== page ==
Stewart summarizes his reasons for choosing Linux:

  • I get the source, economically
  • The source is high quality, community supported and developed
  • The TCP/IP stack is one of the best in the world
  • The depth and breath of available applications is quite vast
  • The OS has a well established track record in the area of stability
  • I can fit it in a reasonable amount of non-volatile storage — Embedded XP, Windows CE can't be. Same goes for the run-time image.

Retrospective

Asked if he was glad about the choice to use Linux, Stewart was clear.

“Am I glad? Absolutely! I have worked on deeply embedded software for industrial products for a fair amount of time. I am used to the 'pain' of deeply embedded development. Linux was a dream in this respect.”

Stewart notes he was especially pleased with his two-kernel approach. “Our product contains two Linux kernels, as mentioned above. For development, one kernel (the configuration kernel) is compiled to mount an NFS root file system. The result is an embedded environment that is a transparent extension of the desktop Linux box. Beautiful! All this with out expensive, finicky hardware interfaces (hardware emulator, etc.). All done with standard ethernet and well known software packages.”

Stewart notes that his product requirements did present some unique challenges for an OS that is typically used for desktop and server applications. But, “Linux's quality, scalability and vast support community quickly addressed any issues we had. I must say, also, that the engineers at IDT provided great support for the MIPS processor and the Linux port. Although support for Linux from some hardware vendors can be a real bear, the boys/girls at IDT were great.”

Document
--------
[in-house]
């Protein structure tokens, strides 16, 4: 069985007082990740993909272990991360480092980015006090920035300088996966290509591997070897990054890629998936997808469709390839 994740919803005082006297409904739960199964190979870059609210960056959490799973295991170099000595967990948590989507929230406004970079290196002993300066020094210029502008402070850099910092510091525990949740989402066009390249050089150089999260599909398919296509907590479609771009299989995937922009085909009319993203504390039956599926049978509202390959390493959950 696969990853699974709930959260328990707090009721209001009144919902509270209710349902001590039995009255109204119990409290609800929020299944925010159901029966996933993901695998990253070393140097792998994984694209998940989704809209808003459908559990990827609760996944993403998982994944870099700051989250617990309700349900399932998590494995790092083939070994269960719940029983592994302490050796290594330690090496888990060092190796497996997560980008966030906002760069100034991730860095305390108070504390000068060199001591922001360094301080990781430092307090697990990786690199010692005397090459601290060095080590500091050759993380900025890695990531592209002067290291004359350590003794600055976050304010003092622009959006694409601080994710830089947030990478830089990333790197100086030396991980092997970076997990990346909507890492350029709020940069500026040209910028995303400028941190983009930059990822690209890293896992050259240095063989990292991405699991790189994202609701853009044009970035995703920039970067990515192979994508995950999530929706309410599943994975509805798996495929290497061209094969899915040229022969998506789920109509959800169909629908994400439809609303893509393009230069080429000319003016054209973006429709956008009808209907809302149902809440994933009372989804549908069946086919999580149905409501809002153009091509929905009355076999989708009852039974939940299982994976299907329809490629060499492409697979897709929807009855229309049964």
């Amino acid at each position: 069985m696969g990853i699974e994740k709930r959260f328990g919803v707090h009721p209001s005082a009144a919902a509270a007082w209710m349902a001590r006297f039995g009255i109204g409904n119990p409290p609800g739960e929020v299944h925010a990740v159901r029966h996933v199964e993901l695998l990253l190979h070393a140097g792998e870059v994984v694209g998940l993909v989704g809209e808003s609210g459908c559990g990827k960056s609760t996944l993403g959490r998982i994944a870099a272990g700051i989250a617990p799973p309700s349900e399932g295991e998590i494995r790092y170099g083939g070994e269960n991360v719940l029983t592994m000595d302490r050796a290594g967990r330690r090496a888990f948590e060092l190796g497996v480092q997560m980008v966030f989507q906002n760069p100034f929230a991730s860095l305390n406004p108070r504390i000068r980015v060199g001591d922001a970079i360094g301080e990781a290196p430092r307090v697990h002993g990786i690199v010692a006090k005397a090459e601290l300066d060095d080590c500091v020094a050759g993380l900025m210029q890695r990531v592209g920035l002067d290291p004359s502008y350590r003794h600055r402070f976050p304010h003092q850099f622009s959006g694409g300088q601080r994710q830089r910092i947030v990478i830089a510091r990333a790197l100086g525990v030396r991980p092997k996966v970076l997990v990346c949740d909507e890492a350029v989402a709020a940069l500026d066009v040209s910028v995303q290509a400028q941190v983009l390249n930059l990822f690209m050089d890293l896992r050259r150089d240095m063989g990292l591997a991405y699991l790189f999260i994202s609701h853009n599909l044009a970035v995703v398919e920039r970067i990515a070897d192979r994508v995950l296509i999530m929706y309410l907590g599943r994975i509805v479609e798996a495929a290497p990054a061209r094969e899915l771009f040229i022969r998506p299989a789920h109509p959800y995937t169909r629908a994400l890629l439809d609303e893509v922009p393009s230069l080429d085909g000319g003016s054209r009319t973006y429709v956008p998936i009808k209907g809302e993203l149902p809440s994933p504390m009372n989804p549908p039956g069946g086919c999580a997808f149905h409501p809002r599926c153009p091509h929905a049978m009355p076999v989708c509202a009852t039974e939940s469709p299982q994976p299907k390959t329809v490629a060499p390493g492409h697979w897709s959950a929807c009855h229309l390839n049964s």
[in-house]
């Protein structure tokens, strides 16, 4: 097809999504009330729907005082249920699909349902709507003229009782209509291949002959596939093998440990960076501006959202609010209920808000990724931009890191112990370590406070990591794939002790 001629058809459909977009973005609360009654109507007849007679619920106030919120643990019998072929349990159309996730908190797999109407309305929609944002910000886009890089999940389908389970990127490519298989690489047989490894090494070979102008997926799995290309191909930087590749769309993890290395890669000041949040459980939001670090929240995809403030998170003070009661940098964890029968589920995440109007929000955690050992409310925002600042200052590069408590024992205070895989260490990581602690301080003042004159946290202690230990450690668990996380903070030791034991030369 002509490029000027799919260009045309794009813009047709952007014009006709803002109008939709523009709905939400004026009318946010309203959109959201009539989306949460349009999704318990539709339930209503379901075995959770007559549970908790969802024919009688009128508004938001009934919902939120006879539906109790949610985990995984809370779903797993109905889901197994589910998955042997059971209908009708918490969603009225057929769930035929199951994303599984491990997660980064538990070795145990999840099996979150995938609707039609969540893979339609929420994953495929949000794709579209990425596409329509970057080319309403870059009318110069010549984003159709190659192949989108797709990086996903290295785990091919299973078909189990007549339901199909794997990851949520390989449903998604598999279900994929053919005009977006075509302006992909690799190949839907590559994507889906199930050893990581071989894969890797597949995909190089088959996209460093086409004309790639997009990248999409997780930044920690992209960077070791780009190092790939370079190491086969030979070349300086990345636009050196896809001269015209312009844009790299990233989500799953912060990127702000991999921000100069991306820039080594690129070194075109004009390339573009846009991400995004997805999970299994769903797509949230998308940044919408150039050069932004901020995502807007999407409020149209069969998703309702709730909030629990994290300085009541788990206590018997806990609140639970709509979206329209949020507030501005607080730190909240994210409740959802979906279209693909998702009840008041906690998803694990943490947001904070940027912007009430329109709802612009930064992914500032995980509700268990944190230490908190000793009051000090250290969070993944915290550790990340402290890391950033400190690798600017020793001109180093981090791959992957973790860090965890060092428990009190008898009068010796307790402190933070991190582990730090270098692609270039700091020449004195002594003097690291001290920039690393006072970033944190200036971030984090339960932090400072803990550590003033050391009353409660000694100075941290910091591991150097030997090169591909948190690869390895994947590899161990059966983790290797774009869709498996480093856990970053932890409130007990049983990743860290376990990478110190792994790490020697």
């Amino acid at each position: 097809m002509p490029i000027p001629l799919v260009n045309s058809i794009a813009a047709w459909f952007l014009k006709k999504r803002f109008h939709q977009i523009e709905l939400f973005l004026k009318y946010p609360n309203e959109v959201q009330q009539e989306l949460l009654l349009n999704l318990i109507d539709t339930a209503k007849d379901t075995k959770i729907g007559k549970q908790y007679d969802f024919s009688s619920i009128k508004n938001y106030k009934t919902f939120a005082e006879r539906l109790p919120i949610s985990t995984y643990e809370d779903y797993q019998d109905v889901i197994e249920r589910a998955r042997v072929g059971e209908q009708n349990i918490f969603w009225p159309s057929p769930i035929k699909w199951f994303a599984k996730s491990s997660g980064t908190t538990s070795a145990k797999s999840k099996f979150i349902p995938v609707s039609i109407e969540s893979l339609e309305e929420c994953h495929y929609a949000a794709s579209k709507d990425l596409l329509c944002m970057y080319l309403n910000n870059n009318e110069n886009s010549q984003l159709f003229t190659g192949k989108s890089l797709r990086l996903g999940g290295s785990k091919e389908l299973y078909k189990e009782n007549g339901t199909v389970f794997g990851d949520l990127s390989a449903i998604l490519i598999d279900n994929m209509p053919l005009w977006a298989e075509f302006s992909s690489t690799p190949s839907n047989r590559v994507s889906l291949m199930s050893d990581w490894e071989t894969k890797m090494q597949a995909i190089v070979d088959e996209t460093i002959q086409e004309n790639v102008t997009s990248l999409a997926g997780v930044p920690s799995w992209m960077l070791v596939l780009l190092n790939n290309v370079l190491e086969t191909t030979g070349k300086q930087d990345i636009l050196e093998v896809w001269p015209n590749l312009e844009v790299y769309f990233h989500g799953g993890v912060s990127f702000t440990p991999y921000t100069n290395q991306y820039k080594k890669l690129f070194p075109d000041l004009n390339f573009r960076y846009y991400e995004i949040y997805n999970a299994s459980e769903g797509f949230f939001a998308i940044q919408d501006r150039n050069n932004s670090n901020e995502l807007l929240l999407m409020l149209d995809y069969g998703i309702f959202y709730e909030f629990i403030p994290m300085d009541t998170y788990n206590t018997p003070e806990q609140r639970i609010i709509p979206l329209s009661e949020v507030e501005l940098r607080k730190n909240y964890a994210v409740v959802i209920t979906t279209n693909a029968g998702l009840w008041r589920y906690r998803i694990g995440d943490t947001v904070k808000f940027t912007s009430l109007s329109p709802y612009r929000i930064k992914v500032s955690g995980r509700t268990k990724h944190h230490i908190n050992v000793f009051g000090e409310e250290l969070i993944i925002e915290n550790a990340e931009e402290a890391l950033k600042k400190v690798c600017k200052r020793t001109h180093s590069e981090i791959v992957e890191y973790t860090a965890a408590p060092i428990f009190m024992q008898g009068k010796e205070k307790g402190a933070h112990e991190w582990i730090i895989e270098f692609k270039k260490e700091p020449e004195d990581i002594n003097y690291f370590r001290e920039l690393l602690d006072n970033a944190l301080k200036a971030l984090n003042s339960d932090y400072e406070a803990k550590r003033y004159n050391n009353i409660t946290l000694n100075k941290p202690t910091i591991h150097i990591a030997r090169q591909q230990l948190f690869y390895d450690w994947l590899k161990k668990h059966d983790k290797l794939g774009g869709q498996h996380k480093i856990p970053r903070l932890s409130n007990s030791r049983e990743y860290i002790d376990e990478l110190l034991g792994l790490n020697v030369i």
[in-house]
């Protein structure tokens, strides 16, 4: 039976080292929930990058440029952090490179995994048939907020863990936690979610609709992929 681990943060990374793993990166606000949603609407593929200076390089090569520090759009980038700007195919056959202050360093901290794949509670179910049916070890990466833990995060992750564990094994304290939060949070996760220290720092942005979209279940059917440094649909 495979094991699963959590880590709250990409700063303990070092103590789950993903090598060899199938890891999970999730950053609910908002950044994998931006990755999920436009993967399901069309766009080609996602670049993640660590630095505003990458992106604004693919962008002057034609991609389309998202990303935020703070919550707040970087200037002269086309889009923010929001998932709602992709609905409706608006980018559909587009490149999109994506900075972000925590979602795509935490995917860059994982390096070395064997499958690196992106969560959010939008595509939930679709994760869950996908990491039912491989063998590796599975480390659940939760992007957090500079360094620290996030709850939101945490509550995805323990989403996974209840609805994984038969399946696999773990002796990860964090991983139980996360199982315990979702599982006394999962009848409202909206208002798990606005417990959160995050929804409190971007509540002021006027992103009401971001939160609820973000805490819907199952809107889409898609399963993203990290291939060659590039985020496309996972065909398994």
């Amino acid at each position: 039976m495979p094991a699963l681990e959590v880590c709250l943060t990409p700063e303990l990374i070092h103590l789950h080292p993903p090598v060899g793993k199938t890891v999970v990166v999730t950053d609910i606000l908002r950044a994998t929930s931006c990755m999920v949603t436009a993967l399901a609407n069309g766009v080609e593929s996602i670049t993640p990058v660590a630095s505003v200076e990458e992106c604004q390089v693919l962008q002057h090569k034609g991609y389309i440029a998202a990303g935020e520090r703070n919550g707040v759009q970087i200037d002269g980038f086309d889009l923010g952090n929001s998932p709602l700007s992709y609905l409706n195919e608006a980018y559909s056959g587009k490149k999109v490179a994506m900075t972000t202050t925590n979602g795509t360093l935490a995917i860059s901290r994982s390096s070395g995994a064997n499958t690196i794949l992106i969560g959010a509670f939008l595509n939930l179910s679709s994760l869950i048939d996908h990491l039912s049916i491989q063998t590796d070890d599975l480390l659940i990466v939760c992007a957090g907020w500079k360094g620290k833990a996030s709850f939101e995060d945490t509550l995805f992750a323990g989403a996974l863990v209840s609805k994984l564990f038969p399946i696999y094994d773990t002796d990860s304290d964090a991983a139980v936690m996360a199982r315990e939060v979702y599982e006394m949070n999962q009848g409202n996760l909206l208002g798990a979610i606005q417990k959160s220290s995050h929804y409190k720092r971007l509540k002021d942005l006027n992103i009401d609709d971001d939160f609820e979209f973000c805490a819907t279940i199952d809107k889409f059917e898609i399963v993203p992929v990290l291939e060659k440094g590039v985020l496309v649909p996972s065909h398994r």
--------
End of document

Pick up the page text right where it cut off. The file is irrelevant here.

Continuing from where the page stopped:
Stewart not only predicts a bright future for embedded Linux, but says that to a degree, that future is already here. “I think at this point the writing is not just on the wall, but on the forehead of most every vendor, user and market-oid in the embedded OS industry. When Wind River changes their position 180 degrees, you know Linux has a powerful following in the embedded space.”

Stewart continues, “The 2.6 version of Linux looks great for the embedded world. From what I have read, lots of great stuff has made it from the embedded Linux community to the kernel tree (uClinux, numerous CPU ports, MTD, etc.). The changes to the scheduler are also very interesting to an embedded developer (preemption, POSIX real-time signals, etc. etc.). I think Linux has a huge future in the embedded world; it certainly does for us!”


 
This article was originally published on LinuxDevices and has been donated to the open source community by QuinStreet Inc. Please visit LinuxToday.com for up-to-date news and articles about Linux and open source.